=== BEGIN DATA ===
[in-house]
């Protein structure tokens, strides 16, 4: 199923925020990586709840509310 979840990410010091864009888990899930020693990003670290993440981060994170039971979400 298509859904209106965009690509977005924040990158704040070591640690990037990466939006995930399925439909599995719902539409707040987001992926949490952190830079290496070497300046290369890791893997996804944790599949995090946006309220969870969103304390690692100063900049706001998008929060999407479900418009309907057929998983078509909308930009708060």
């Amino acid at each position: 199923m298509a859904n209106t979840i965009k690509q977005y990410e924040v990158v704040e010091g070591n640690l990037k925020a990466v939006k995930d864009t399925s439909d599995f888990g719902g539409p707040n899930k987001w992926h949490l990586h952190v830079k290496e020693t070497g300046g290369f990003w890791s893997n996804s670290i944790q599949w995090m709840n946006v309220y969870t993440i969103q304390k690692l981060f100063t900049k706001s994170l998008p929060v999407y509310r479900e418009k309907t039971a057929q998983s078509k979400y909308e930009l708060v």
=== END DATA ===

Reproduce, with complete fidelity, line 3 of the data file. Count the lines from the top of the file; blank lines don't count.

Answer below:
């Amino acid at each position: 199923m298509a859904n209106t979840i965009k690509q977005y990410e924040v990158v704040e010091g070591n640690l990037k925020a990466v939006k995930d864009t399925s439909d599995f888990g719902g539409p707040n899930k987001w992926h949490l990586h952190v830079k290496e020693t070497g300046g290369f990003w890791s893997n996804s670290i944790q599949w995090m709840n946006v309220y969870t993440i969103q304390k690692l981060f100063t900049k706001s994170l998008p929060v999407y509310r479900e418009k309907t039971a057929q998983s078509k979400y909308e930009l708060v």